Additionally, it will now be possible to use extra features. With Optimus enabled, Nvidia ShadowPlay can only work within games for screen capturing. To use ShadowPlay outside of games with other software or just the Windows desktop requires the direct connection between the screen and Nvidia GPU – That is Optimus Disabled. Optimus disabled is also required to use G-Sync on laptops that have G-Sync compatible panels.
Does my gaming laptop have a MUX switch?
Great question! If it’s a model that I’ve tested then you can refer to this page to find out if it has a MUX switch. If your model isn’t on that list, you can find out how to check your laptop for a MUX switch yourself for all popular gaming laptop brands here. I also mention this in every gaming laptop review on the Jarrod’sTech YouTube channel.
A MUX switch is a preferable, if premium feature
Without a MUX switch, your gaming laptop is either stuck with Optimus enabled or disabled, you cannot change it.
Throughout the last year, gaming laptops with a MUX switch have definitely become more common compared to the year before, or the year before that.
Many high end gaming laptops unfortunately still do not have it. ASUS in particular have told me that they didn’t include it in mid range models like the Strix G15 Advantage Edition as it would increase cost, but then they also didn’t include it in their higher end Zephyrus M16 either.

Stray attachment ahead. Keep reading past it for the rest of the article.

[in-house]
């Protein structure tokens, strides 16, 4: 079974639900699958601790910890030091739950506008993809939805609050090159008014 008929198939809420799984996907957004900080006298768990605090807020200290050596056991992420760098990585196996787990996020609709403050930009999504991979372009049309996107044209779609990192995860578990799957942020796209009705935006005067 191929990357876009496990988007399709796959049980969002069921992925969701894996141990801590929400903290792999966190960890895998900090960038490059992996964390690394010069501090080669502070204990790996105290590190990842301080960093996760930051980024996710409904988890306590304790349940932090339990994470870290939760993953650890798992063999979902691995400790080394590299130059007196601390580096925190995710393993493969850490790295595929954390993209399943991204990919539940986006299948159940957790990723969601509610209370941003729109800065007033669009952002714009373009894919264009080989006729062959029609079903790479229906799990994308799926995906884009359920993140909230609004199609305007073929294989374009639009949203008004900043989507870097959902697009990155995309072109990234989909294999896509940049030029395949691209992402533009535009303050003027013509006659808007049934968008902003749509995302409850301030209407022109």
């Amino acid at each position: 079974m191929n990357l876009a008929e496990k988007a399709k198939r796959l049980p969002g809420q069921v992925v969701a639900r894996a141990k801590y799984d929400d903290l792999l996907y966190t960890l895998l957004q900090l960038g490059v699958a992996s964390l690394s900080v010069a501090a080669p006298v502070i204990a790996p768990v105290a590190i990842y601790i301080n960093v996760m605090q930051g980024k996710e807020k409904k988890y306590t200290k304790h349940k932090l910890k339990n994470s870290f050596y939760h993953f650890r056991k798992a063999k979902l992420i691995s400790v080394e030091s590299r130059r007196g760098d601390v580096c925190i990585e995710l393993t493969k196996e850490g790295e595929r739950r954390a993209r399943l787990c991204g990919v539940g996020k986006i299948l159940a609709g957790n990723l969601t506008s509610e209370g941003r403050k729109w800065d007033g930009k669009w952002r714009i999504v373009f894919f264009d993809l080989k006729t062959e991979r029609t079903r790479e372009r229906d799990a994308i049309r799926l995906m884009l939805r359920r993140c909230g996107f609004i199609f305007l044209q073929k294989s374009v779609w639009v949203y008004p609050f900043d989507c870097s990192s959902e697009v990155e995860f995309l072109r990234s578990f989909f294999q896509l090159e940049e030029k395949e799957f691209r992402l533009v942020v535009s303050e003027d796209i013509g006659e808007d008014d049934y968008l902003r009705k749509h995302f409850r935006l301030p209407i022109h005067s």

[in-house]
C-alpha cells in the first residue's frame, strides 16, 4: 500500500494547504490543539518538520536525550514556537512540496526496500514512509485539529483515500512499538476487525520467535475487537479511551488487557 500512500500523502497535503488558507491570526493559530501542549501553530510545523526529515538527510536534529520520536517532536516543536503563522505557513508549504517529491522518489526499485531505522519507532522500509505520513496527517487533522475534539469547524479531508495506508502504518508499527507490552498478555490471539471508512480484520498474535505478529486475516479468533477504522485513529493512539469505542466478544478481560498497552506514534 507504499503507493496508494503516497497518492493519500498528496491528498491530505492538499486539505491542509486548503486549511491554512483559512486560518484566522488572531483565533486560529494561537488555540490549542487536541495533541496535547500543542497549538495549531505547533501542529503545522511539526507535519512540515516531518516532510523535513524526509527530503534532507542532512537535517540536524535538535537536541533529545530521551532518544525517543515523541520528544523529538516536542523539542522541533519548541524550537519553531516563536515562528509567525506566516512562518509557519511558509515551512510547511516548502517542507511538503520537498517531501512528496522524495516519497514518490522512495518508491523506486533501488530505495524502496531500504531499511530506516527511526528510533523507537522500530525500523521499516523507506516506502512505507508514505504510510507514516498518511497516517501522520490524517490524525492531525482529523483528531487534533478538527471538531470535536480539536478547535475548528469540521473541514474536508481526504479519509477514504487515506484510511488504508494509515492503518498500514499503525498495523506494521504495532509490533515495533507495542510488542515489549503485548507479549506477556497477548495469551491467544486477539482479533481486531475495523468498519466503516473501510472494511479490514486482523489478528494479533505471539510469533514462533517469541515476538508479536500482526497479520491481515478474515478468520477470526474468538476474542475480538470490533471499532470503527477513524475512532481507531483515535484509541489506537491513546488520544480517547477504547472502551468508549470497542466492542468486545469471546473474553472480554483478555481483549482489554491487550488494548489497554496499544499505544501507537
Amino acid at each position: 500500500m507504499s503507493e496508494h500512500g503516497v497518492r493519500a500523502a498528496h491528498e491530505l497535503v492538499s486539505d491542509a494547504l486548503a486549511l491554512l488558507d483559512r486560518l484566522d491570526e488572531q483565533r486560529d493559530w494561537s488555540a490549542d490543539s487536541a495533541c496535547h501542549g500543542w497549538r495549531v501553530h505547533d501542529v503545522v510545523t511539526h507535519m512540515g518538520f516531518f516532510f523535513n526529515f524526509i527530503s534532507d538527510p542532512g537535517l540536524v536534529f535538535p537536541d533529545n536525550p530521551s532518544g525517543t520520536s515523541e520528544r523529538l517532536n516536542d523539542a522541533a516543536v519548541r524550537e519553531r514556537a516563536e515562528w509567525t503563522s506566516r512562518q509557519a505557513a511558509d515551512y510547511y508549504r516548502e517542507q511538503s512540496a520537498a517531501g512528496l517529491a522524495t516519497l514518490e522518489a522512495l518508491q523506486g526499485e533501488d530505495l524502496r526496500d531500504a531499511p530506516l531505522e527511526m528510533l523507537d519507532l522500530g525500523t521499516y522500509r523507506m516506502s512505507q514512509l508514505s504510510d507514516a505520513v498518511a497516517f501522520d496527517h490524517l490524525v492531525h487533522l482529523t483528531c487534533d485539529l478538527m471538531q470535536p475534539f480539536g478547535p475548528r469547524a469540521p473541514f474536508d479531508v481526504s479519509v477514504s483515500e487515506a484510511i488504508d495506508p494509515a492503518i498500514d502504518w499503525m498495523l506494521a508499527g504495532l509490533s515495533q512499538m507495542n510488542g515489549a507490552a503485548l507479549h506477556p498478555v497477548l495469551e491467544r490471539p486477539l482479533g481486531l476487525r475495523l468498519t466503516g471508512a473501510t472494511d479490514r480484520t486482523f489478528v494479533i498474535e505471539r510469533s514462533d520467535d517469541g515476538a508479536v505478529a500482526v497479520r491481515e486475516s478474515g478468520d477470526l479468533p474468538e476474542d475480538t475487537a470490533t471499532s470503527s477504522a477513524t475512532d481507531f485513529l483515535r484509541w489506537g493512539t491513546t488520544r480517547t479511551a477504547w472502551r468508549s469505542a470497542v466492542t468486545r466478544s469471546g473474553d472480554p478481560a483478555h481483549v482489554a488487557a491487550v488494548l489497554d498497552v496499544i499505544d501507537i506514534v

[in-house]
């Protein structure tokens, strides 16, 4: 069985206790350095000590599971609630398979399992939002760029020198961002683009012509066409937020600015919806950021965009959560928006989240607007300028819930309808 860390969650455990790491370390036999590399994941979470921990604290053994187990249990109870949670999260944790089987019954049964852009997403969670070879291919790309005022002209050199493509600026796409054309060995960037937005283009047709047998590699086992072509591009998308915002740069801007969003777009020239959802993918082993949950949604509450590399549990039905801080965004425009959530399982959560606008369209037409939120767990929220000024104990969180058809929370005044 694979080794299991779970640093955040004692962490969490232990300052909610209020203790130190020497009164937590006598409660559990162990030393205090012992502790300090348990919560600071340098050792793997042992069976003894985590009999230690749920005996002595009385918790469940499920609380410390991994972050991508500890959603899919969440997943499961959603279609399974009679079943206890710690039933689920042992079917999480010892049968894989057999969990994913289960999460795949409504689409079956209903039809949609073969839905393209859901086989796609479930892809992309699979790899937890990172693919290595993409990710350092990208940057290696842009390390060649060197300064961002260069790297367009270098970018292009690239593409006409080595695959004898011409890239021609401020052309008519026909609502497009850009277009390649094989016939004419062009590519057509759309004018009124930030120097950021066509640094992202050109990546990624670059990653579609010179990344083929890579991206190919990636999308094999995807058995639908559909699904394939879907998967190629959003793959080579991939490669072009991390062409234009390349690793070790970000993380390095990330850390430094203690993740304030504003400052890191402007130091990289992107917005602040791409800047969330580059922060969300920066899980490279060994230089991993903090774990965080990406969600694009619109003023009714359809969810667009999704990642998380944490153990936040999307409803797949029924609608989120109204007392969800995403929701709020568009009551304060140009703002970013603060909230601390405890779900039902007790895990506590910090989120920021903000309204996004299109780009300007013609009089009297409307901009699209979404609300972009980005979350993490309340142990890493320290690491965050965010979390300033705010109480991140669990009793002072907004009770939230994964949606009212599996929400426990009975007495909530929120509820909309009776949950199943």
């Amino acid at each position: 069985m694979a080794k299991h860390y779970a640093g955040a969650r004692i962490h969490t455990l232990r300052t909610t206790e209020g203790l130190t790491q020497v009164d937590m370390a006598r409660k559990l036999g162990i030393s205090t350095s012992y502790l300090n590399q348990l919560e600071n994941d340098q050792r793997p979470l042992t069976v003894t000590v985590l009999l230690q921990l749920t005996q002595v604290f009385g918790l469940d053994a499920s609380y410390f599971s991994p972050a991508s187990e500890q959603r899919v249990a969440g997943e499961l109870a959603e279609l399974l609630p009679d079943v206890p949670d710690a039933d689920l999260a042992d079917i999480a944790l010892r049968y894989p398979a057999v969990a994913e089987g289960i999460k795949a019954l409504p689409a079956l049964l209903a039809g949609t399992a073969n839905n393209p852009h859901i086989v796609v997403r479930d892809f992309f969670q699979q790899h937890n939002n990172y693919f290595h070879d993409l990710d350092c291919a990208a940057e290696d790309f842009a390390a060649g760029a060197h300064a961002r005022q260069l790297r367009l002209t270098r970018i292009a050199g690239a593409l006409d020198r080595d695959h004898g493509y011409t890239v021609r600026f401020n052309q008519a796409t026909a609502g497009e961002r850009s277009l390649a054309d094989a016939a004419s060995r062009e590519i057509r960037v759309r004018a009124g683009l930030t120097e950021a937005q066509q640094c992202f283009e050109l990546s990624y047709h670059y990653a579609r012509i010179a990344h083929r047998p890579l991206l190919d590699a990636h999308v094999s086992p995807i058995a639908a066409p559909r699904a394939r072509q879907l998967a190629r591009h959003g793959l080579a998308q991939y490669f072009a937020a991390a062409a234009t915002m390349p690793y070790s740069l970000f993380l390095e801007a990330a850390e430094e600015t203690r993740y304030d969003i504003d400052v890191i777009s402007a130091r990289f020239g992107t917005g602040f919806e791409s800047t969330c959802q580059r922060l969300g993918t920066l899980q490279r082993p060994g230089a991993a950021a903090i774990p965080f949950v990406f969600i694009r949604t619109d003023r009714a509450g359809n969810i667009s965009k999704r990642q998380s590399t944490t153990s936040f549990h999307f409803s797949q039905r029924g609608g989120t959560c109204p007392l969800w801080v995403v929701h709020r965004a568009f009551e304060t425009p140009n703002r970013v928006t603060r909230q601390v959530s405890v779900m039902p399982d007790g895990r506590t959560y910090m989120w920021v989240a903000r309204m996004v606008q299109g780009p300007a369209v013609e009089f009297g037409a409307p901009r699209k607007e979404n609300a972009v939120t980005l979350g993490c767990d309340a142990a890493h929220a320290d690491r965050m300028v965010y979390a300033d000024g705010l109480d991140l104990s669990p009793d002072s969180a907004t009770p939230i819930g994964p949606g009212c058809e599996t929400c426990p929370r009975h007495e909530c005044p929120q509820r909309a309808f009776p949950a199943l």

Personally, I think user choice is best. If you want maximum gaming performance while running a game you can, then if you need maximum battery life at school or in the office you can do that too. The downside is of course that inconvenient reboot, but this may soon be a thing of the past.
Advanced Optimus – A Panacea?
The idea behind Nvidia’s Advanced Optimus is basically an automatic MUX switch, so no need to reboot to swap between iGPU and dGPU. Basically when you’re just using your laptop to browse the Internet, the integrated graphics will be in use, but then when you load up a game it will swap over to the Nvidia graphics only for full performance.
This is obviously much more preferable compared to manually rebooting your laptop every time you want to swap between them – especially if you have a Dell G15 5515, as you have to go into the BIOS to make the change, there’s no software front end option!
While Advanced Optimus sounds great in theory, in practice I’ve never personally had the chance to use it despite it apparently being available for some time now. This is kind of telling to me as a laptop reviewer that it may not be ready for prime time just yet.
Sure, there are some laptops sold with the feature right now, but I’ve heard from a number of large companies that they’ve had to delay their launch of Advanced Optimus. I haven’t been given a clear reason as to why, but I get the impression it’s bugs or other implementation challenges.
I don’t have a MUX switch, can I still bypass Optimus?
No MUX switch? No problem! You can still boost gaming performance by instead attaching an external monitor to your laptop. Just as long as the display output connects directly to the discrete graphics rather than the Intel or AMD integrated graphics. For more information on this topic, please refer to this video.